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Maritime Logistics Community News : December 2008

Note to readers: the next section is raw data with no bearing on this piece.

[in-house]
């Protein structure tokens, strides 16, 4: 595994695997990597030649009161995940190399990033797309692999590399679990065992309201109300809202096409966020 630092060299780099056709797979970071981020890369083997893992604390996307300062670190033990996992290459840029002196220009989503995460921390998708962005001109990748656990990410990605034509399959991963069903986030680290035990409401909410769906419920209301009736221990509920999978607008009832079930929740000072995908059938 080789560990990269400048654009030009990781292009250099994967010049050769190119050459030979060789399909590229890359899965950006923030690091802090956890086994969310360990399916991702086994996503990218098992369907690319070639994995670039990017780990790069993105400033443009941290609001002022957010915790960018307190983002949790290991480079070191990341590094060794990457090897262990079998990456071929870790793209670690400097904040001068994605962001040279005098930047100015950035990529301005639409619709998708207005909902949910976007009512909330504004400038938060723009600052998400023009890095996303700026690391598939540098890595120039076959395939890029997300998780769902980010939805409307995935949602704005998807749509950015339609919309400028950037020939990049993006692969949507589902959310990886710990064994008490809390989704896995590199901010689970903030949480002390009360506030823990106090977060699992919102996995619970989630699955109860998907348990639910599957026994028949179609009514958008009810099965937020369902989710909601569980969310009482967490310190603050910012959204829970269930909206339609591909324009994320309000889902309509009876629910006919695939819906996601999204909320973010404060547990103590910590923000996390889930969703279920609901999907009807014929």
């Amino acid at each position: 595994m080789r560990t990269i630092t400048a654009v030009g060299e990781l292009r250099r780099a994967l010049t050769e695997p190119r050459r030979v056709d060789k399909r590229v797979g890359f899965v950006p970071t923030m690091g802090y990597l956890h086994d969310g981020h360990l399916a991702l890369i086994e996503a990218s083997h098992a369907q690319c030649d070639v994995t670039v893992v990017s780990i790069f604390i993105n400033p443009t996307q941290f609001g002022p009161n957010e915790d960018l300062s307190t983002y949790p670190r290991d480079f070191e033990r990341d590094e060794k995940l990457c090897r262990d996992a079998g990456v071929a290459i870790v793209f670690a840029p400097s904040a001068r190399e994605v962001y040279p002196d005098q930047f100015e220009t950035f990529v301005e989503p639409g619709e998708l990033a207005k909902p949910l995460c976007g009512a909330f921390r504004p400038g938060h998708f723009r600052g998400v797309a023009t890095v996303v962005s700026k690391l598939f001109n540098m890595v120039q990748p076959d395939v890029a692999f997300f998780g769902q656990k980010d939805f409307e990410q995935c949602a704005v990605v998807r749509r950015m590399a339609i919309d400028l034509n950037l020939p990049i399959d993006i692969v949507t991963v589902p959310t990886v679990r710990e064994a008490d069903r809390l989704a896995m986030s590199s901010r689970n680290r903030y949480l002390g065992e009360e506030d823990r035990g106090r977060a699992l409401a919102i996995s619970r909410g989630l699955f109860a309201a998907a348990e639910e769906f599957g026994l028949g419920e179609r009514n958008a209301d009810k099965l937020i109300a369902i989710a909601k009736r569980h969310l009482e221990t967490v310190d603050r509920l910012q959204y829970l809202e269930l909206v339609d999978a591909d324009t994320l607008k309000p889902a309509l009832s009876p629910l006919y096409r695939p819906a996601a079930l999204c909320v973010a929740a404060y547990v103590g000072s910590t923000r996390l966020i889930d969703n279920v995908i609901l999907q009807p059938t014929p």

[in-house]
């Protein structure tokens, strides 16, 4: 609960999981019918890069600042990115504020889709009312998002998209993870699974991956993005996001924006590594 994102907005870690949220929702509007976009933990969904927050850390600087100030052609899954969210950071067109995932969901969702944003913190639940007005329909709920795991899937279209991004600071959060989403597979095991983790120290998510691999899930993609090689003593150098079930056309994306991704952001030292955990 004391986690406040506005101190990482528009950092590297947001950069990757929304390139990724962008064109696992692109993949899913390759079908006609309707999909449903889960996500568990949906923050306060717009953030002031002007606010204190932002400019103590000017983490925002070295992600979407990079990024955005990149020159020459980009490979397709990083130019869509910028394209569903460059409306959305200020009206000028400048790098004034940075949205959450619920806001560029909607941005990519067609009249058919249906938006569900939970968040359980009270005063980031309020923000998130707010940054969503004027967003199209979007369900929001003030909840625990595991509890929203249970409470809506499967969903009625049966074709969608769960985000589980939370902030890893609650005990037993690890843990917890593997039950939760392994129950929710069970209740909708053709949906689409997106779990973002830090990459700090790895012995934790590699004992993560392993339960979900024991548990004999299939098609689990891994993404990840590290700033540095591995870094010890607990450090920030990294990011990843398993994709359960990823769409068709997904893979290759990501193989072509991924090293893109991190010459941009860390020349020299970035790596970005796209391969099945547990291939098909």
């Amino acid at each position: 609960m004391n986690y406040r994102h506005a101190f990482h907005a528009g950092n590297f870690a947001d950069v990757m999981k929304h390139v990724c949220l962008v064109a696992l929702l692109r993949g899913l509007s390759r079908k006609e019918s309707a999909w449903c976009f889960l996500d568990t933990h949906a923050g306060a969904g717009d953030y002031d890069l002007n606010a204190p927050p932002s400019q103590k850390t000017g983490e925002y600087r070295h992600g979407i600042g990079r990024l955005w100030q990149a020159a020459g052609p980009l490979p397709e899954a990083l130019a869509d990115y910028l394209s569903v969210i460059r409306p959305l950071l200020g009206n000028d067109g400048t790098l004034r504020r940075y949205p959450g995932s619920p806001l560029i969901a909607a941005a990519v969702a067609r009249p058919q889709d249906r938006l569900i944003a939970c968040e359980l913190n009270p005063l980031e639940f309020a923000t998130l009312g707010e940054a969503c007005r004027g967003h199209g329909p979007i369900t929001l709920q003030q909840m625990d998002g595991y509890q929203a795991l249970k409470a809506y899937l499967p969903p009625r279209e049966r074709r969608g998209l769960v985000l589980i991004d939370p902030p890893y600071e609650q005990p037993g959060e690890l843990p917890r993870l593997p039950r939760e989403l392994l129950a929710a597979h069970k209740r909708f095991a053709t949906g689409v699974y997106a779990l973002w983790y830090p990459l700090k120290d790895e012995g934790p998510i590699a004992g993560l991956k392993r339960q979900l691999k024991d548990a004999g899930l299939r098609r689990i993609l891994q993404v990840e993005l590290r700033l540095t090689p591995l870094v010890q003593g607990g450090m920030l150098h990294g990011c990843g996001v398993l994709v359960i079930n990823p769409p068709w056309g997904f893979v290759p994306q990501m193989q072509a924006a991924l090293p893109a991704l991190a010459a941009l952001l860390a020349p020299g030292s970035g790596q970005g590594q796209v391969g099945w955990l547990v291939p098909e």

48 NAVY SUPPLY NEWSLETTER SPRING 2008 Support Chain Transformation – A British Approach Exchange postings to the United Kingdom (UK) can be highly rewarding. This may seem an obvious statement; but usually such an observation is founded upon a travel log of European adventures and not necessarily the professional benefit of the experience. Whilst my family and I have been fully committed to enjoying Bath and filling our passports with European stamps during our two year exchange in the UK, this posting has also provided me with a revealing first hand view of one way the UK Ministry of Defence is tackling support chain transformation. This article provides an overview of their approach. First some background. The DMO’s equivalent in the United Kingdom is Defence Equipment & Support (DE&S). DE&S headquarters is at Abbey Wood in Bristol. This organisation is in its infancy, having been formed in April 2007 by the amalgamation of the in-service support and acquisition organisations. This merger will sound very familiar to those who experienced the creation of the DMO. The DE&S has a budget of around £16bn (43% of the Defence budget) and is staffed by 29,000 personnel. The equivalent of a DMO System Program Office in DE&S is an Integrated Project Team (IPT). The team in which the RAN exchange post resides is the Equipment & Support Continuous Improvement Team (ESCIT). ESCIT’s mandate is to work with Integrated Project Teams to design and implement more efficient and effective support solutions for MOD equipment and systems. ESCIT is headed by a one star and consists of around 100, predominantly civilian, personnel. The engine of the team is the 70 or so O5 equivalent civilians and military officers who are trained as in-house support chain consultants; known as Support Solution Specialists. This team of consultants has the capacity to tackle approximately 170 projects over a five year period. ESCIT is successful, having recorded £1bn in agreed efficiencies during its first five years, and around £100m per year since. The following characteristics have contributed to this success: • Standardised Processes. A rigorous gated process is used to define and investigate potential projects, quantify the benefit of each, agree the deliverables and jointly deliver the outcome with the Integrated Project Team. • In-House Tool Development. Tool development has resulted in applications that assist Integrated Project Teams make decisions that support optimised resource allocations. Optimisation is usually considered in terms of a trade-off between cost and equipment availability. BY CAPT IAN MURRAY, RAN Captain Ian Murray was the ESCIT Performance Manager and member of the ESCIT Management Board during his two year exchange with Defence Equipment & Support in the UK Ministry of Defence. He completed his exchange in December 2007 and is now serving as Director of Logistics in Navy Headquarters. • Having Options. A range of project types are possible. Simpler projects are point solutions such as inventory rationalisation or lean operations implementation, whilst more complex projects may transition equipment or a system to a new support solution. The most complex type of project is an integrated methodology that transforms the business operations of an Integrated Project Team. This approach is called Optimised Support Planning and is derived from the Sales and Operations Planning methodology used in commercial industry. Optimised Support Planning enables informed trade-off decisions to achieve improved equipment availability without increasing the total cost. • Tracking the Benefit. The financial benefit of each ESCIT support solution project is forecast at the outset and certified at the conclusion of the project by the leader of the Integrated Project Team and the Director of ESCIT. This benefit is logged in a central system and is used to justify the investment made by DE&S in ESCIT. • Academic Basis. ESCIT has a partnership with Cranfield University. Each consultant undergoes post graduate training with the university in subjects such as lean supply chain management, supply chain relationships, project management, business strategy, financial analysis and change management. This provides an academic basis to ESCIT work. • Knowledge Transfer. For five years the team worked alongside commercial supply chain consultants who were responsible for delivering projects and also transferring their knowledge to ESCIT Support Solution Specialists. Internal expertise has grown to the point where external assistance of this nature is no longer utilised. The Support Solution Specialists also have a responsibility to transfer knowledge to Integrated Project Team staff as a project outcome. • Reward. There are three developmental levels of Support Solution Specialist. Those who reach the highest level are awarded a retention allowance worth £3,000 per year. Promotion prospects for Support Solution Specialists are also very good. • Leadership Support. The personal support of the CEO of DE&S and his Board is fundamental to ESCIT success. So what does it all cost? To run the team each year it costs about £7m which includes salaries, external training, travel & subsistence, retention allowance and external consultancy assistance. The forecast benefit that